Forebrain glucocorticoid receptor overexpression increases environmental reactivity and produces a stress-induced spatial discrimination deficit

Hebda-Bauer, EK; Pletsch, A; Darwish, H; Fentress, H; Simmons, TA; Wei, Q; Watson, SJ; Akil, H
Neuroscience. 2010; 169(2):645-53.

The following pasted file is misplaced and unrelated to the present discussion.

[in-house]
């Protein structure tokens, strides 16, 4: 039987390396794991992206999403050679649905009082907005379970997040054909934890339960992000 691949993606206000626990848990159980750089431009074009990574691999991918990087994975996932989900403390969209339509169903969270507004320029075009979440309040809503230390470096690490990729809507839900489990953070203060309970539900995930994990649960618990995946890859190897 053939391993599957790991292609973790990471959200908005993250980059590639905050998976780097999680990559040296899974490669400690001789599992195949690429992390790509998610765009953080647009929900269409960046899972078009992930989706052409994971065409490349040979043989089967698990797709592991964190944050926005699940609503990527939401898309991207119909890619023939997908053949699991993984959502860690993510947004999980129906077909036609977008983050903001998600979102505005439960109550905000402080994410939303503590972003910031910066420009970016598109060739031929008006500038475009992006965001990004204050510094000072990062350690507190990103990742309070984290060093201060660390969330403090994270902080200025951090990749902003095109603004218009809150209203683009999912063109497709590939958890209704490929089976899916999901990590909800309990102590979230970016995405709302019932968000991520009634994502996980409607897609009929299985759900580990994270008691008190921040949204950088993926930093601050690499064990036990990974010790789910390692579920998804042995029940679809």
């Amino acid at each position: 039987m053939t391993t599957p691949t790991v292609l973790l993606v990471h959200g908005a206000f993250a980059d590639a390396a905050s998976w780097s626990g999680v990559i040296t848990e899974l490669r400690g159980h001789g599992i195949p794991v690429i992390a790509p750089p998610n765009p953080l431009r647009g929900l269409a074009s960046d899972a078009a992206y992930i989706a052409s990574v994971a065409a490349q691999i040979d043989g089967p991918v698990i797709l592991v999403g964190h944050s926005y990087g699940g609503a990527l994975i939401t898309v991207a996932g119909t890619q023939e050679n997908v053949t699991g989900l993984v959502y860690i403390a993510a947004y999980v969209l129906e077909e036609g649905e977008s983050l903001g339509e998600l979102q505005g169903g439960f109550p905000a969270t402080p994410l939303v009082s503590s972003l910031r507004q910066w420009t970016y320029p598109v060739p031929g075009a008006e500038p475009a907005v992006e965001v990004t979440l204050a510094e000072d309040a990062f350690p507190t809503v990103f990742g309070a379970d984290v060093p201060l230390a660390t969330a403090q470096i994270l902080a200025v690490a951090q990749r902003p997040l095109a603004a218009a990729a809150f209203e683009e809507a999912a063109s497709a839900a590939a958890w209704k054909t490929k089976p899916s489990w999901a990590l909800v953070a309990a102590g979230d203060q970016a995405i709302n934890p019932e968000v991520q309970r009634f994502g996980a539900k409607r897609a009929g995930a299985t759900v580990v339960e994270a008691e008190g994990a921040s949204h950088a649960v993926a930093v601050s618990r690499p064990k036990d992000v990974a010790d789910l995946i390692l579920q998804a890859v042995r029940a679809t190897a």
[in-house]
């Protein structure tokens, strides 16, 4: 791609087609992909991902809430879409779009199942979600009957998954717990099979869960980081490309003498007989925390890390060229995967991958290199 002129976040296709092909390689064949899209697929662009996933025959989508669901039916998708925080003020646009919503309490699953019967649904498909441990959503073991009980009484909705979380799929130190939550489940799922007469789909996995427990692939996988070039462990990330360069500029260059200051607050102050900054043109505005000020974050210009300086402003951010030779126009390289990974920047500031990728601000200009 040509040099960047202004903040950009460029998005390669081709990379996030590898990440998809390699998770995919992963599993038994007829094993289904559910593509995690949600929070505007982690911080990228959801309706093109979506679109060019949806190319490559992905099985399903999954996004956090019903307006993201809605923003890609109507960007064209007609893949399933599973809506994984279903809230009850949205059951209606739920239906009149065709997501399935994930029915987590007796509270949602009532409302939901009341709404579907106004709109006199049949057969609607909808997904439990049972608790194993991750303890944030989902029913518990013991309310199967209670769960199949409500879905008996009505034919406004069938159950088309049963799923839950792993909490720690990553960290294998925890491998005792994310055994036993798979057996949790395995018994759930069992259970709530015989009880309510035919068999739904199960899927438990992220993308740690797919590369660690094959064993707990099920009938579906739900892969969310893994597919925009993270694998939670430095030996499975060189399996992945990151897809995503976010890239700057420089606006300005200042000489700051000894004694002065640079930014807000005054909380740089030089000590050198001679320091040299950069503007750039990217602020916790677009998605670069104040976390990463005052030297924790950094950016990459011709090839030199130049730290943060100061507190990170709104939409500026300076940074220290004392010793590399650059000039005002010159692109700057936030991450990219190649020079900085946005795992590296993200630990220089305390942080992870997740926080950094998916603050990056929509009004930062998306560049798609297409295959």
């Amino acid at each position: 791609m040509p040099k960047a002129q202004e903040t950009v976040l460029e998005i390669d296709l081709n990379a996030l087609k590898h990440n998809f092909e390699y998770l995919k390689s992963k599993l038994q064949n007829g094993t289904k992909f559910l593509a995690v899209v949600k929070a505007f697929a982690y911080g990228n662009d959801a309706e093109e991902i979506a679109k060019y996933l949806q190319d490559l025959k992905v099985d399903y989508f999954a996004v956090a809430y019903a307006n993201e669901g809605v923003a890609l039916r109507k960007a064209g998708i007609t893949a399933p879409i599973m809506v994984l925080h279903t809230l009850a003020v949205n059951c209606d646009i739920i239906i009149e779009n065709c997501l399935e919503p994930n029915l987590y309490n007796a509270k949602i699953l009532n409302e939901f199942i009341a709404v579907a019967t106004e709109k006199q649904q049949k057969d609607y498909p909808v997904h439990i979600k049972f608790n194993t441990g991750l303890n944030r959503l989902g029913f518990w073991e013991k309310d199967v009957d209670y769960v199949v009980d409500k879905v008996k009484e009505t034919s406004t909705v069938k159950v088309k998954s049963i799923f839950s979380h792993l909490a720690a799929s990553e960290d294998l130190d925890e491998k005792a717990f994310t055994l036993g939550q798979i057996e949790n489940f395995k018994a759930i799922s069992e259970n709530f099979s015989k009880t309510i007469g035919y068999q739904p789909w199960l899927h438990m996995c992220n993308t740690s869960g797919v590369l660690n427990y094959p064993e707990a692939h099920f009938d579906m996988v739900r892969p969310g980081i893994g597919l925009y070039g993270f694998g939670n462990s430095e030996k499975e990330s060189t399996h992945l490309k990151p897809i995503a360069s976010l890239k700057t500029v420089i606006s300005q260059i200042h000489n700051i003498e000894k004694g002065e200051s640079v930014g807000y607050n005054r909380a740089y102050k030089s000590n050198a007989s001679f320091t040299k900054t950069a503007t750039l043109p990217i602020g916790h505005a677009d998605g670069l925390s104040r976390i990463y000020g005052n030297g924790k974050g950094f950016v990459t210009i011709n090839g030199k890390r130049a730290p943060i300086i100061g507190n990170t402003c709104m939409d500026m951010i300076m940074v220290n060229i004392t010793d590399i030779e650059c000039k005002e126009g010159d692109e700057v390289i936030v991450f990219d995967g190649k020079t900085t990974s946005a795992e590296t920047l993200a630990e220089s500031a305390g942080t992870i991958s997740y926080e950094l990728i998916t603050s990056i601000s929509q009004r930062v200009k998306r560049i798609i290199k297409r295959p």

Reactivity to environmental stressors influences vulnerability to neurological and psychiatric illnesses, but little is known about molecular mechanisms that control this reactivity. Since mice with forebrain-specific glucocorticoid receptor overexpression (GRov mice) display anxiety-like behaviors in novel environments and have difficulty adjusting to change in memory tasks, we hypothesized that these may be facets of a broader phenotype of altered reactivity to environmental demands. Male GRov and wild-type mice were tested in a multiple-trial object interaction test comprising environmental and object habituation and spatial and object novelty trials. Half the mice received restraint stress before testing. GRov mice exhibited more locomotor activity and, without stress, more object interaction than wild-type mice. Following acute stress, GRov mice no longer showed increased object exploration. While stress dampened responses to object novelty in both groups, GRov mice were particularly impaired in discrimination of spatial novelty post-stress. These data demonstrate that GRov leads to increased environmental reactivity, responsiveness to salience, and vulnerability to stress-induced cognitive deficits. They implicate forebrain glucocorticoid receptor (GR) in fine-tuning interactions with the environment and the interplay of emotional salience, coping abilities, and cognitive function.